|COUNCIL 2005-2006 Year-End Report
October 24, 2006, Volume 53, No. 9
Committee on Pluralism
Minority Equity Report
Report on the USCAR Resolution
The Committee on Pluralism shall advise the offices of the President, Provost, the Executive Vice President, and the Vice Provost for University Life on ways to develop and maintain a supportive atmosphere on campus for the inclusion and appreciation of pluralism among all members of the University community. The Committee will also address specific diversity issues that may arise on campus. The Committee shall consist of eight faculty members, two representatives of the Penn Professional Staff Assembly, three representatives of the Weekly-Paid Professional Staff Assembly, three graduate/professional students, and three undergraduate students, with due regard for appropriate diversity. The Chaplain, directors of the Penn Women’s Center, the African-American Resource Center, the Office of Fraternity and Sorority Affairs, the Lesbian Gay Bisexual Transgender Center, the Office of Affirmative Action, and the Greenfield Intercultural Center shall be non-voting ex-officio members of the Committee.
Academic Year 2005-2006 Specific Charge
1. Evaluate the existing general charge of the committee for appropriateness and feasibility of the Committee, as well as the constituencies represented in its membership, as defined in the Bylaws of the University Council.
2. Investigate the function of the Committee, its utility, competing or complementary overlaps with other bodies in the University, and obstacles to fulfilling the general charge, and make recommendations regarding the future of the committee.
3. Review the report of the Committee for 2004-05 and provide an update on progress (or not) and necessary future actions.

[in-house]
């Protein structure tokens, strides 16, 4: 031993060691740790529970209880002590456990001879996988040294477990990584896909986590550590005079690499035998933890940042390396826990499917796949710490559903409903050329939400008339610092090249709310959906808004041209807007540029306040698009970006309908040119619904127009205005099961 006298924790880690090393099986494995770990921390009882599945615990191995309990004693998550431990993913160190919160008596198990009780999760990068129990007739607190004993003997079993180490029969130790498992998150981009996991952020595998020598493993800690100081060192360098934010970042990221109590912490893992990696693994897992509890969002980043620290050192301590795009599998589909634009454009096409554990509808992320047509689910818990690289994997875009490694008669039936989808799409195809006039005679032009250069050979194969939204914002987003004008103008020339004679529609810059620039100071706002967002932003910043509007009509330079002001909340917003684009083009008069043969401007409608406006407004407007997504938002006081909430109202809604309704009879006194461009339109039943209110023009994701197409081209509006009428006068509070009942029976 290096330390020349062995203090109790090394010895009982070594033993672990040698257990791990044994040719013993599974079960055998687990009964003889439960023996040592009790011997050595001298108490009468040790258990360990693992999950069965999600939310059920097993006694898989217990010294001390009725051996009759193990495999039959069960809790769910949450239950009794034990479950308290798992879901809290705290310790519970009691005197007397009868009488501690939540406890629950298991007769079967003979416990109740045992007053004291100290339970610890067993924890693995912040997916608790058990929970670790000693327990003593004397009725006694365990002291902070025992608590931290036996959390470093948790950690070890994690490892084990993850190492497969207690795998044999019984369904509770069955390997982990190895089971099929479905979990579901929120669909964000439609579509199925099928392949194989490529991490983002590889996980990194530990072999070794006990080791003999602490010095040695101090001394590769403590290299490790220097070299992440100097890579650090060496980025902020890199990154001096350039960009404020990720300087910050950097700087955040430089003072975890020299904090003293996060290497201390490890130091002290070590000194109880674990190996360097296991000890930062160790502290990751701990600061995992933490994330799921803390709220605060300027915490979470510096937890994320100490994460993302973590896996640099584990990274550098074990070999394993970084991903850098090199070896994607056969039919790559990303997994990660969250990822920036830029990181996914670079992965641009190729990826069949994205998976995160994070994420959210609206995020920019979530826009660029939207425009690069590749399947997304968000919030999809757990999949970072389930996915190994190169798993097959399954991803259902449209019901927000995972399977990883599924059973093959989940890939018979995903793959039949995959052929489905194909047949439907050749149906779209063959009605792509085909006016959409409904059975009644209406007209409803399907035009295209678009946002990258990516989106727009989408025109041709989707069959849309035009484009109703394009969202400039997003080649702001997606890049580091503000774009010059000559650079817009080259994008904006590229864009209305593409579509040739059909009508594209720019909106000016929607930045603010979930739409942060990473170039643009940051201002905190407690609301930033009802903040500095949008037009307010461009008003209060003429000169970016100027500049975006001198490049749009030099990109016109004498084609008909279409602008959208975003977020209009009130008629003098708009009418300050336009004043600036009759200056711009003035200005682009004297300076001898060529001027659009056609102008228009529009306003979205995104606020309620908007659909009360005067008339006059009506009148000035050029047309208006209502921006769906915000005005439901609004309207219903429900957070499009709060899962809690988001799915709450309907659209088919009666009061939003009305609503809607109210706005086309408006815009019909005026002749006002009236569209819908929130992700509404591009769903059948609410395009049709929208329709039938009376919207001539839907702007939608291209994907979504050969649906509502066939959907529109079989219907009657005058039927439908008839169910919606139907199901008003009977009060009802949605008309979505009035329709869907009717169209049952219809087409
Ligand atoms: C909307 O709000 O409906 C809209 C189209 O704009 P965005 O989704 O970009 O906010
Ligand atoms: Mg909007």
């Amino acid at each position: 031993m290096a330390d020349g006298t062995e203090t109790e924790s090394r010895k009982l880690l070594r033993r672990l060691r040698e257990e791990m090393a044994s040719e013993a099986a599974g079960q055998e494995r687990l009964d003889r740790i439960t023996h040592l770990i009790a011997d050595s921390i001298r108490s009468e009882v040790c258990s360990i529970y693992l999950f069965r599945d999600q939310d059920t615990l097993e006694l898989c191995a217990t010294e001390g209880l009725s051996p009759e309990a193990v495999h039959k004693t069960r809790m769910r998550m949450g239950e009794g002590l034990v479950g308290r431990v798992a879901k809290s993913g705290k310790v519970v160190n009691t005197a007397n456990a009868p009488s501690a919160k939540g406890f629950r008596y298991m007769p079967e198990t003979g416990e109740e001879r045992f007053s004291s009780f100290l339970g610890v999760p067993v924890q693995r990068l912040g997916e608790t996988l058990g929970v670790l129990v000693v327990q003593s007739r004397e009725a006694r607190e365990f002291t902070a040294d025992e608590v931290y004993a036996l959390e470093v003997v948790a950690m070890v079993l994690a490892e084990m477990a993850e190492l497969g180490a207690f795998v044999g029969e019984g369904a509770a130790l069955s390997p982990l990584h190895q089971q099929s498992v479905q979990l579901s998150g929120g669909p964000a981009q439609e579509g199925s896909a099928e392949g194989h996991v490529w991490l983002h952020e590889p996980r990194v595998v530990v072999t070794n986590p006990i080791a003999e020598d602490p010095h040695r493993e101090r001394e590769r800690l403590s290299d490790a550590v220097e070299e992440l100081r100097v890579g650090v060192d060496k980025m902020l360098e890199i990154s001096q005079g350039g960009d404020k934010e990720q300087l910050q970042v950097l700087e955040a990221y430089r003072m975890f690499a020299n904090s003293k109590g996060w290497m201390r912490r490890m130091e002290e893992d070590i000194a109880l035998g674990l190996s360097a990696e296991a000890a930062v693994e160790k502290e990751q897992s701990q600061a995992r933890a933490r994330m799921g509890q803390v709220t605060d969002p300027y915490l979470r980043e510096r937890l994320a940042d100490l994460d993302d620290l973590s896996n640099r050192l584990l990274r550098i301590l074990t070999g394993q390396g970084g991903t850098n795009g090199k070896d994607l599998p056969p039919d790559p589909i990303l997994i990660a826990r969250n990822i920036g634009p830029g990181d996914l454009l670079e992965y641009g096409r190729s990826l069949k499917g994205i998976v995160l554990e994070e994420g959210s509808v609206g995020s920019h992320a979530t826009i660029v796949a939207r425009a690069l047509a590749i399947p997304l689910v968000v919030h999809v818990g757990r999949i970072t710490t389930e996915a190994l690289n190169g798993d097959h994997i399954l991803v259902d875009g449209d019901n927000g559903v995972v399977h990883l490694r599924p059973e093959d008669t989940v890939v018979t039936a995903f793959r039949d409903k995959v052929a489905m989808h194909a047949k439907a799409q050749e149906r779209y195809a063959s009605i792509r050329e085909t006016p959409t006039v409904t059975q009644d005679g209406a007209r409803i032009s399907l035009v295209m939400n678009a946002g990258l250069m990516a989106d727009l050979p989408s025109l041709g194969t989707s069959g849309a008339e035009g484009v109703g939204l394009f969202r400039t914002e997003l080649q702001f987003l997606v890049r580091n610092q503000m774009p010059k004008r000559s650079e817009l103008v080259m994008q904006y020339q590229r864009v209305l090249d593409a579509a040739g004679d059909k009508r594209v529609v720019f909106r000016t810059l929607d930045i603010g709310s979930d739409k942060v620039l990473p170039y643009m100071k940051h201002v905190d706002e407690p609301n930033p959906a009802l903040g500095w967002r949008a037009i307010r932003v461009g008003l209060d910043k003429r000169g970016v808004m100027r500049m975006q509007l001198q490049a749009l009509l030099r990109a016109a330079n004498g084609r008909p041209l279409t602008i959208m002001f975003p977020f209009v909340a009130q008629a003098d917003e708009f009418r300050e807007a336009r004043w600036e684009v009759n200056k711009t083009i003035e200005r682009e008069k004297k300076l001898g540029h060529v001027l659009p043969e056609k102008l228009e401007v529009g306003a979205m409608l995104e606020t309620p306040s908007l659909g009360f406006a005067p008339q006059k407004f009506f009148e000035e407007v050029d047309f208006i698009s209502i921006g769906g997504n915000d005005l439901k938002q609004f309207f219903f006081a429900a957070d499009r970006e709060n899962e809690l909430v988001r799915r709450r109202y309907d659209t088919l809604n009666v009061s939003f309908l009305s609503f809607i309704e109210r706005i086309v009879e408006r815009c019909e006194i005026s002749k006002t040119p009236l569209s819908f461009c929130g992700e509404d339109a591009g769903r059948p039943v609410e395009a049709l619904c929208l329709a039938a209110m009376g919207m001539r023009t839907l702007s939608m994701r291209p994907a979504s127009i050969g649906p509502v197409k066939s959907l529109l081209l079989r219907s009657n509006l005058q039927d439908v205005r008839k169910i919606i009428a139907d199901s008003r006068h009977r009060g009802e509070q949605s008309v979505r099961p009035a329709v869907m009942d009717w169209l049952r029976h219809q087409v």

4. Review and comment on the Minority Equity Report of April 19, 2005, especially noting issues related to minority retention.
5. Work closely with the Provost’s Office on the identification of a plan for sustained ways to improve campus climate regarding diversity, pluralism, and related issues.
6. Monitor the recent SEC and Council resolutions regarding the Proposal for the United States Culture Analysis Requirement (USCAR).
Actions in 2005-2006
The Committee met five times this year.
Five Subcommittees were established at the first meeting of the year.
A Campus Climate Subcommittee invited the Provost and the Vice President of Public Safety to meet with the Pluralism Committee. It met with the Director of Institutional Research, who joined the Subcommittee in a meeting with campus climate assessment specialist, Susan Rankin. The Subcommittee supported the efforts by its member, Camille Charles to survey undergraduates regarding their experiences on campus. Recommendations regarding the development of annual surveys of the University Community were forwarded to the Provost.
A Subcommittee on the Minority Equity Report was established. This Subcommittee met three times, once with Dr. Tukufu Zuberi, co-chair of the Minority Equity Committee. The Subcommittee produced an evaluative report with a set of recommendations that is appended to this report.